All these complaints are minor relatively, though, considering that is easily the very best performing MIDI guitar I’ve used. The hex pickup at the bridge is accurate and fast with regards to pitch tracking. Even hammer-ons, bends and slides are recognized easily and rendered as as you possibly can faithfully. It blows the Jammy from the water on that front simply.
Hammer-ons and bends (at least one time you’ve dialed in the proper range) are particularly impressive here. It is possible to play a VST of a guitar with this particular MIDI guitar and the full total email address details are surprisingly convincing. Slides could be a little messy. I have a tendency to prevent them just, but with some patience and practice you may get usable results.
One thing to bear in mind: A synth isn’t a guitar. And your guitar was not made with MIDI at heart. So keep your expectations in balance. Massive X isn’t likely to suddenly react such as a guitar to your playing. And you ought to expect the casual ghost note to be detected, if your playing is really as sloppy as mine especially. And very fast picking doesn’t translate well, which means you won’t be playing synthesized Slayer riffs. That said, Black Sabbath is fair game. And I won’t lie: Playing “Supernaut” on a Moog put a ridiculously huge smile on my face.
For slowly played pads and simple melody lines the brand new Jamstik isn’t just usable, but pretty great actually. And, while I would not trust it to play a live gig (not that I did so that even yet in the pre-COVID days), it’s definitely serviceable as a primary MIDI controller in a studio. You may want to do just a little tidying in post just. (Having said that, turning down the string sensitivity in the Creator app did help tidy up my MIDI data somewhat.)
The a very important factor it can’t handle is drums. Now, you can play drums on the Jamstik. I really do not advocate it just. At all. It’s a nightmare. MIDI guitars are unforgiving if you’re sloppy pretty. (Hello again :wave:) And sloppy playing can’t be easily covered through to a drum track. You can start some pretty aggressive quantization, but at that time you might aswell program manually your drums. Honestly, you need to just save the hassle and obtain a pad controller probably.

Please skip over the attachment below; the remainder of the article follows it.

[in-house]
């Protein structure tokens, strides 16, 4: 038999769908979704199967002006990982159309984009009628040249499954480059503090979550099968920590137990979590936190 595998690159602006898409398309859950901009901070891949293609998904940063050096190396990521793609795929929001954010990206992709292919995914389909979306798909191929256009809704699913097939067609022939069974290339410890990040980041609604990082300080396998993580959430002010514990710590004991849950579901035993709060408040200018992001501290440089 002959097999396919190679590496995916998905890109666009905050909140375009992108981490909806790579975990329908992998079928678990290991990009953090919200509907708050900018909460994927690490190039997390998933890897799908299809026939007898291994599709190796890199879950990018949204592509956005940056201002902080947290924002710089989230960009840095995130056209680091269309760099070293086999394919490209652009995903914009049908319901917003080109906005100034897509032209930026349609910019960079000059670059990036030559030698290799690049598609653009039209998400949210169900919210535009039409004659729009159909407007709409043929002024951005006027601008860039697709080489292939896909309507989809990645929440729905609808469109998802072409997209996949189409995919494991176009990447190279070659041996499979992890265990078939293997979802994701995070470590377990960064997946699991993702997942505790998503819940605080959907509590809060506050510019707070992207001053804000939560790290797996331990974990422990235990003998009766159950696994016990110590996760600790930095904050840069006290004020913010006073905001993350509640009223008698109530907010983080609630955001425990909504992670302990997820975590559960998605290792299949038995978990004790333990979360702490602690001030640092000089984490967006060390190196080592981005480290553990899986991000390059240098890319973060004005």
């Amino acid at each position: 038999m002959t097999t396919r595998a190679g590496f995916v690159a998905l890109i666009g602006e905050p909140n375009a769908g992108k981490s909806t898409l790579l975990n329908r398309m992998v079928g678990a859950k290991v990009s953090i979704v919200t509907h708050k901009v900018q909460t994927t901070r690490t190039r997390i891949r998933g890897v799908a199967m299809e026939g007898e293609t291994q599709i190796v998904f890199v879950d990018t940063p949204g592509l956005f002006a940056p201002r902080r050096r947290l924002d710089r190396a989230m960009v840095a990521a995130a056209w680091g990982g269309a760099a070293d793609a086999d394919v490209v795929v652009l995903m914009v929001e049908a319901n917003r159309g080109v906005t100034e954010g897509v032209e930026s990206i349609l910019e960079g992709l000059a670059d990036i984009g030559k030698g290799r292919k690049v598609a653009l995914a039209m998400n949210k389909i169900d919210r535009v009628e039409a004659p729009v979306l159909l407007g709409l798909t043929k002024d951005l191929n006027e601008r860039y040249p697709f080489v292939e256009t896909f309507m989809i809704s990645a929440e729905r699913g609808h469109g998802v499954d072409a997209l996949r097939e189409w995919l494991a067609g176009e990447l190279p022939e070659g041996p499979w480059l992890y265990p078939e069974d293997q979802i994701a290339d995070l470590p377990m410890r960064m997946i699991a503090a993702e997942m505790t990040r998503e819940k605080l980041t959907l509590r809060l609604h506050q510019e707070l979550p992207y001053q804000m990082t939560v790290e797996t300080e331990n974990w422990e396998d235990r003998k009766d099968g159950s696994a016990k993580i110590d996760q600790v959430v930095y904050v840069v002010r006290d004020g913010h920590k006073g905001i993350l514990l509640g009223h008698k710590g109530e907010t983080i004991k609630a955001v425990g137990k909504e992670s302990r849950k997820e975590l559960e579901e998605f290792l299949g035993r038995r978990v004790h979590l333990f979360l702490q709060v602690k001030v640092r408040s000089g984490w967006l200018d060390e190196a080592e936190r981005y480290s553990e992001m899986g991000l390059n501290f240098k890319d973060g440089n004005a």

So no, I’m not ditching my Push or my MPK Mini. But despite my initial skepticism I came away impressed. Where other guitar-style controllers feel just like gimmicks which will find yourself collecting dust in a large part inevitably, I possibly could actually see myself keeping the Jamstik Studio MIDI Guitar in easy reach. Heck, I would even consider taking it on holiday because it covers both my guitar and MIDI playing needs.
But — which is really a big ‘but’ — justifying spending $800 with this is hard. If you’ve already got a guitar laying around that you don’t mind making minor and temporary modifications to, the Fishman TriplePlay Connect will turn any guitar right into a MIDI controller for $230. If you’d not risk leaving any adhesive residue on your own precious instruments rather, and you also absolutely must have a guitar MIDI controller, this may be worthwhile then.